1.   Disclosure letter

A disclosure letter is commonly used by the seller to qualify the extent of any warranties and to disclose information which would be important for the buyer to know prior to signing the agreement. For instance, the buyer may require the seller to give a warranty that machinery and equipment of the target company is in good working order. The seller may want to qualify this warranty by stating in the disclosure letter that the machinery and equipment is in good working order to the best of its knowledge and that fair wear and tear is excepted.

  1.   Payment in escrow

In an acquisition agreement, the seller’s primary focus is on getting paid. In some cases, parties would agree to place money into an escrow account (usually held by attorneys for the transaction or an independent third party). In this way, if the deal goes through without any breach of the warranties and undertakings within an agreed timeframe, the seller gets paid. If it does not, the buyer would have recourse to the escrow funds against which it may pursue a claim. This provides a measure of comfort to both parties, but the payment or refund of any money would be dependent on the terms of the acquisition and/or escrow agreement.

  1.   Informing regulators

Typically, it is a legal requirement for most mergers and acquisitions to be brought to the attention of certain regulators. For instance, the T&T Fair Trading Commission would need to be notified of a merger where the parties to the proposed merger have assets of TT$50M or more (approximately US$7.3M & EUR6.4M) and any of the parties to the proposed merger carries on business in T&T or intends to carry on business in T&T (post-merger).

Additionally, each company proposing to amalgamate must enter into an agreement setting out the terms and means of the proposed amalgamation. After the draft form of the amalgamation has been pre-approved by the Registrar, articles of amalgamation in the prescribed form must be filed in the Companies Registry along with other documentation.

Termination of an Acquisition Agreement

The situations in which one party may terminate an agreement are generally dictated by the terms of the acquisition agreement. Some of the common reasons why a party may choose to terminate the acquisition agreement are set out below:

    • If the buyer fails to deliver on the purchase price.
    • If the deal is blocked by regulators e.g. if it is proven to be an anti-competitive transaction.
    • If the seller does not conduct business in the same manner or as consistent as it did prior to signing the acquisition agreement.
    • If between the date of the acquisition agreement and closing, the seller disposes of any interest in its shares in the target company.
    • If the goodwill of the business and its existing relationships with customers, suppliers and clients are not maintained.
    • If there is a breach of any of the warranties in the acquisition agreement.
    • If the target company has experienced a material adverse change. This would include a change, event, circumstance or effect that individually or in the aggregate is materially adverse to the business, operations, assets and profits of the company. For instance, if the target company’s business has deteriorated in value since the deal was signed, this may constitute a material adverse change. One of the issues that has arisen in recent case law relates to whether a pandemic triggers a material adverse change. It is thus important to craft such definitions with great care.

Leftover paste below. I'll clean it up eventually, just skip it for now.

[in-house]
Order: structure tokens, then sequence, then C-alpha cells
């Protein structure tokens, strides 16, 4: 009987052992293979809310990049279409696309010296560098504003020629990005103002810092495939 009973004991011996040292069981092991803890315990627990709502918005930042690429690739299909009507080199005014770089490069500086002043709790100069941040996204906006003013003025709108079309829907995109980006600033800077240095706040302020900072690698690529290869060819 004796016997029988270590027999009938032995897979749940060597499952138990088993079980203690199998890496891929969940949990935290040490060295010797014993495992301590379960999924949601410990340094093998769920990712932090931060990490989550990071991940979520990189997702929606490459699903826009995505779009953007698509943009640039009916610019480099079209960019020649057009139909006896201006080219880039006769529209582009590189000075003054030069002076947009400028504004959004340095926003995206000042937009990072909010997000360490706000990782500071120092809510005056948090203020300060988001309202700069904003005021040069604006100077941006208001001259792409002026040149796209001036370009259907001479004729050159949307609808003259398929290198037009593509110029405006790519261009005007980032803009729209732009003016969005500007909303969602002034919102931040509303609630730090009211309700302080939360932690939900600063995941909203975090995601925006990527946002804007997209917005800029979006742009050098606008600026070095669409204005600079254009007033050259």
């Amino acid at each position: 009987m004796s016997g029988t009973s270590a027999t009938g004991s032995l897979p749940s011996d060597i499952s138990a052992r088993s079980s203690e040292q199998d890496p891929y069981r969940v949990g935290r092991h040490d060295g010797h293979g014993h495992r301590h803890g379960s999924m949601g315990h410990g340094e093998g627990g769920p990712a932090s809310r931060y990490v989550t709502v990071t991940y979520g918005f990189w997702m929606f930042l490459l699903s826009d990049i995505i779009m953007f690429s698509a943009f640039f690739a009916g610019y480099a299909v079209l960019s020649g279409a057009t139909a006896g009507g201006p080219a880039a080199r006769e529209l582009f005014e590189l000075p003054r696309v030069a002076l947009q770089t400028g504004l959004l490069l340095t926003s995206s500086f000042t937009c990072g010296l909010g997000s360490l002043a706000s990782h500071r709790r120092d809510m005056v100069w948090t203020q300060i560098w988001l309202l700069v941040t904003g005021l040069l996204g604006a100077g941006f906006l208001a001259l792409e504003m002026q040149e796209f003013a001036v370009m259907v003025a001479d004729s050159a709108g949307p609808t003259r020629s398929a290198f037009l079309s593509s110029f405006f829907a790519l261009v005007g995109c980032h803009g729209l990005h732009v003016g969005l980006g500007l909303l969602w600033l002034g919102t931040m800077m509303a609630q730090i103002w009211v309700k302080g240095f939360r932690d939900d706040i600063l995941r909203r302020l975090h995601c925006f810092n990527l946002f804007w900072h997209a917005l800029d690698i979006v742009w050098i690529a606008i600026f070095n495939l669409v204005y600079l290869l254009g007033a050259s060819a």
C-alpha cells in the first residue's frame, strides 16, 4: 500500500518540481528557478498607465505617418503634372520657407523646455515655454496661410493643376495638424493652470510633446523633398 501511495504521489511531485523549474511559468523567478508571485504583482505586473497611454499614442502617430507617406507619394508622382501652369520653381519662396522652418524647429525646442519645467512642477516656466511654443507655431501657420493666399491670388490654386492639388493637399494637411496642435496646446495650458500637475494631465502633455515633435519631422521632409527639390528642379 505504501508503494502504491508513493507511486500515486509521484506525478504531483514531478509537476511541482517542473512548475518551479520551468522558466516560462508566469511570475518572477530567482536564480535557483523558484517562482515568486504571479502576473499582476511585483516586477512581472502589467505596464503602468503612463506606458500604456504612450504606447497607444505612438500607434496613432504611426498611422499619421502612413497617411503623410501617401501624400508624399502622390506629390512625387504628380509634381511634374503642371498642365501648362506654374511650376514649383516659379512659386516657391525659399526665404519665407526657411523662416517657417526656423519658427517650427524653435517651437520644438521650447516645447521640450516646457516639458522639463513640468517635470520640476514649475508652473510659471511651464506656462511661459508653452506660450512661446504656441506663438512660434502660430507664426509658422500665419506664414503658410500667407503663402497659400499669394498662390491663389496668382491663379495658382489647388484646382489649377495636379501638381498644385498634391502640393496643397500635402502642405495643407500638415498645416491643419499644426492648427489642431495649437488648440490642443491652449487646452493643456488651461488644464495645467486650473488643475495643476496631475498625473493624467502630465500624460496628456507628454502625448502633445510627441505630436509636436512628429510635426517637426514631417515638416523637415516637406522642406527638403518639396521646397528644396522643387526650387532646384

All of these would be subject to proof and would be dependent on the terms of the acquisition agreement and details surrounding any alleged breach.

The acquisition agreement usually sets out what damages a party would be entitled to claim in the event of a breach by the other party and also, any limitations on the amount of damages which are recoverable.

To Sum It Up

The impending litigation between Musk and Twitter opens up a battlefield that will no doubt result in significant time and costs if a settlement of some sort is not reached. The outcome of this legal showdown will turn on the terms of the agreement to a significant extent. The circumstances in which Musk is allowed to terminate would involve an understanding of the instances where Twitter might be taken to be in breach of the agreement, thereby giving Musk the right to terminate. Musk may face a steep challenge, especially considering his many attempts to fault the deal since he entered into it.

As evident from the Musk-Twitter faceoff, acquiring a company is a very complex transaction which requires advice on all fronts – legal, financial, taxation, audit and so forth. It is crucial that parties have a clear understanding as to how the transaction would be effected and the implications of any mechanisms which are adopted to give effect to the transaction. In the fast-paced world in which we live, parties are constantly shedding different arms of their business or looking for new ways to expand. It is therefore important to pause and make sure all the boxes are ticked and appropriate advice taken, in order to prevent an unfolding of the transaction or a rushed agreement which the parties come to regret after it is signed.

Disclaimer: This Document Provides General Guidance Only And Nothing In This Document Constitutes Legal Advice. Should You Require Specific Assistance, Please Contact Your Attorney-At-Law.

This Article was authored by Timothy Hamel-Smith, Partner  Emeritus, and Jeanelle Pran, Associate at M. Hamel-Smith & Co. They can be reached at and, respectively.